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'Breastfeeding may lead to bigger brains in mammals'

Baby mandrill with its mother
Image caption Mammals which suckle their young for longer tend to have bigger brains researchers say

Brain growth in babies is linked to the amount of time and energy mothers invest, according to research carried out at Queen's University Belfast.

The researchers said the study of 128 mammal species, including humans, showed that brain growth in babies is determined by the duration of pregnancy and how long they suckle.

It concluded that the longer the pregnancy and breastfeeding period, the bigger a baby's brain would grow.

The results reinforce the idea that "breast is best" for developing brains, and backs up the World Health Organisation's advice that infants should be exclusively breastfed for at least six months.

The Durham University and Queen's University Belfast research, published in the Proceedings of the National Academy of Sciences, may help to explain why human infants have such a long period of dependency compared with some other mammals.

The scientists said this was necessary to support the growth of our brains, which are much larger than most animals as a proportion of body size.

For example fallow deer, which weigh about the same as humans, are only pregnant for seven months and suckle their young for about six months, have brains of only 220cc, six times smaller than the average adult human brain.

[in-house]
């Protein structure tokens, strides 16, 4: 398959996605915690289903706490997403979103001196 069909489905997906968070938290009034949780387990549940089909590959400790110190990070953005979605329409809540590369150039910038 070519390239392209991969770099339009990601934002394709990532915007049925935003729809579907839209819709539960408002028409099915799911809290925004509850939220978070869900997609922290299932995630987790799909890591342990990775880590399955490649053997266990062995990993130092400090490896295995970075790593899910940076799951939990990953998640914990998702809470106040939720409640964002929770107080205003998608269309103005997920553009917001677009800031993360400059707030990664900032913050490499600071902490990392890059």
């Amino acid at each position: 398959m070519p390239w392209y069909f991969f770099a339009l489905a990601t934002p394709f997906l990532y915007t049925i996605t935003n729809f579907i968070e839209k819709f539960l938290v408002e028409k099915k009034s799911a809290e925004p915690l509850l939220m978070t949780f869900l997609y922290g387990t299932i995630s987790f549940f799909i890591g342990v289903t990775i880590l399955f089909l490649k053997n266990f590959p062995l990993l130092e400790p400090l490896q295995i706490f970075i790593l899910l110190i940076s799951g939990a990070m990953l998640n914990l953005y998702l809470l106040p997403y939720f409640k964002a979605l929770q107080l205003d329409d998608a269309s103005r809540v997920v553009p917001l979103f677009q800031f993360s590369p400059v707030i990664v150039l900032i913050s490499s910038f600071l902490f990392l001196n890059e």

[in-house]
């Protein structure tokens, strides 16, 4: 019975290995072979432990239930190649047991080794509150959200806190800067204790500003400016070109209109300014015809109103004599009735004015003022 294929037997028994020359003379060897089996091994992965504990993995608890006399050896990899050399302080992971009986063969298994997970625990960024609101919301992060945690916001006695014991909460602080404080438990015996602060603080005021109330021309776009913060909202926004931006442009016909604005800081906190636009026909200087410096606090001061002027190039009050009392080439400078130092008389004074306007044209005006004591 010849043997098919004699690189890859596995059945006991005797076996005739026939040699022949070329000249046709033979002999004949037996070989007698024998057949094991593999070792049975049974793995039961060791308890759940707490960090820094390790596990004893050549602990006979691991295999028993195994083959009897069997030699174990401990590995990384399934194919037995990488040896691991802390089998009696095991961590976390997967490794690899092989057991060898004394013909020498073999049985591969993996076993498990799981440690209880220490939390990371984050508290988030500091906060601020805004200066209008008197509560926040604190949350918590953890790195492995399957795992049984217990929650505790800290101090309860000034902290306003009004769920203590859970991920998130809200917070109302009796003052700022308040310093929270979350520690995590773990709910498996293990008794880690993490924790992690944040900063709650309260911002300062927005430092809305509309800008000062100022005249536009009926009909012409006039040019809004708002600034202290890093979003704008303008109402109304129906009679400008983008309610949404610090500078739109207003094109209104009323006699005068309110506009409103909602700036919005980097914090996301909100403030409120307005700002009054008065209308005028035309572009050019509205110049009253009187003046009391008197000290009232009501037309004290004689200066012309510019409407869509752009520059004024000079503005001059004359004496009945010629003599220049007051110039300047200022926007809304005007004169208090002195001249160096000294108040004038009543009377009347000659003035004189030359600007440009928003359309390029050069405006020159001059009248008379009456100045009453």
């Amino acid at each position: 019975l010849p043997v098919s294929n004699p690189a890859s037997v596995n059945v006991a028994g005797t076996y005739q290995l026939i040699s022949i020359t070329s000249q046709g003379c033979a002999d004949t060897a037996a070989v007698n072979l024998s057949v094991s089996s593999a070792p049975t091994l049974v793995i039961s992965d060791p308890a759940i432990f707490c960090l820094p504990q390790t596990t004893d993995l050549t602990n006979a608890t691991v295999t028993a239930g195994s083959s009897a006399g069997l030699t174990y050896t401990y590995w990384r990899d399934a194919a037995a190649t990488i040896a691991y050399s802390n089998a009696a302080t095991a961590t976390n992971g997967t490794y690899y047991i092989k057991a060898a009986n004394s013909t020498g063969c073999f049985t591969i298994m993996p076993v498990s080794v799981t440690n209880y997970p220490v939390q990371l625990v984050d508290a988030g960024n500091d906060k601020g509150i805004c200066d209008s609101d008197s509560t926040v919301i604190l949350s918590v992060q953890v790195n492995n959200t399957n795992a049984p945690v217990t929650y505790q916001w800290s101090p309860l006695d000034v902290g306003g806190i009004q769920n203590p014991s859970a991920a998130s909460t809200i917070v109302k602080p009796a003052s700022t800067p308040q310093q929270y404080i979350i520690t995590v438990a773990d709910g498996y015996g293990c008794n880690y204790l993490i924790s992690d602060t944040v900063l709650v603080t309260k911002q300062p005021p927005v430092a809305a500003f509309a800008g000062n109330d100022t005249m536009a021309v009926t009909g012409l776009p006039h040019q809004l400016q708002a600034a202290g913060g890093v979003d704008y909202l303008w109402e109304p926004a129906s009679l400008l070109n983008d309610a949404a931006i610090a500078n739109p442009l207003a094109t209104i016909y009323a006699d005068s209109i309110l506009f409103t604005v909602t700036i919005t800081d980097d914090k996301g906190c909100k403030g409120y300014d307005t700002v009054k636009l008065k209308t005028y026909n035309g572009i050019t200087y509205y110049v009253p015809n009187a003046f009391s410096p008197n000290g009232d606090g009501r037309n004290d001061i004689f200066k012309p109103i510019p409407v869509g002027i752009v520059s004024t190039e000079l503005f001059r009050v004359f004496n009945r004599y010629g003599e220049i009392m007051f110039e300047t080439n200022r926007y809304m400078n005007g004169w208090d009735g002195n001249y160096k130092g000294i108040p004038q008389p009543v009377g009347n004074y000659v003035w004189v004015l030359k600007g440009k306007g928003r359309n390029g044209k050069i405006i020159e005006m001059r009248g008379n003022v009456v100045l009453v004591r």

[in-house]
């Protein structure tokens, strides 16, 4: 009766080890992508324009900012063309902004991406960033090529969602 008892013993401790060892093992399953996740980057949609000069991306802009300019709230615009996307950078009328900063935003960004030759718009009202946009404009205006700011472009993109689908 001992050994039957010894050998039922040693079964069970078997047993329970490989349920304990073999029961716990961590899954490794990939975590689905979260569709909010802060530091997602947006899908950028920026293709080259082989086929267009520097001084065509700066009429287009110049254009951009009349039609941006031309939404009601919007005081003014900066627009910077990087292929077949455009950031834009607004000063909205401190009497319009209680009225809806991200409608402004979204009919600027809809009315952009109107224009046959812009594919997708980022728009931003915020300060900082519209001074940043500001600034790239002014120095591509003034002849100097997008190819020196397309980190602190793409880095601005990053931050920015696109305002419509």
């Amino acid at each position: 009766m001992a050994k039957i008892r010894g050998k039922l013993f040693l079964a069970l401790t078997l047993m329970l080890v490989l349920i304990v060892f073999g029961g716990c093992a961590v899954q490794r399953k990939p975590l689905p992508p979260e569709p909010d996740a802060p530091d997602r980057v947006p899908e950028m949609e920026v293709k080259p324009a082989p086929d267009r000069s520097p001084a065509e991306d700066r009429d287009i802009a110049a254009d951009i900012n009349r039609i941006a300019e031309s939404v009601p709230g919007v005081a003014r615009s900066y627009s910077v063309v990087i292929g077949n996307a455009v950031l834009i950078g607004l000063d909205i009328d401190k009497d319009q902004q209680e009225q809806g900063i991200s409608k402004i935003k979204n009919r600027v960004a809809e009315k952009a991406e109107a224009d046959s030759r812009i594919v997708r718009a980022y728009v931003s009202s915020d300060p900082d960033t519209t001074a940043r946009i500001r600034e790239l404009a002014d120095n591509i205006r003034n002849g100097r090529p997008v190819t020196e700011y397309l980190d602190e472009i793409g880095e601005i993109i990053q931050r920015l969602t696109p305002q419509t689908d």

'Greater costs'

The research was based on statistical data related to brain and body size and maternal investment in mammals, including species such as gorillas, elephants and whales.

The researchers claimed their study showed that brain size relative to body size was most closely linked to maternal investment - the amount of time a mother spends carrying her offspring in pregnancy and how long she continues to breastfeed.

They also argued that the length of the pregnancy "determines brain size at birth and the period of lactation decides brain growth after birth".

Co-author of the investigation, Dr Isabella Capellini, from Queen's University, said the study showed that a slower pace of life and increased lifespan in species with larger brains, such as humans, were a consequence of the greater costs of growing large brains.

"These costs are certainly offset by some benefits, and our research suggests that these are more likely related to improvements in specific perceptual and cognitive abilities rather than a more general flexibility on behaviour and cognition as so far suggested," she said.

"Our findings help us to understand what the implications are of evolutionary changes at different stages, before and after birth, but we now need to do more research to pinpoint exactly how changes to the pre and postnatal growth phases affect the structure of the brain."

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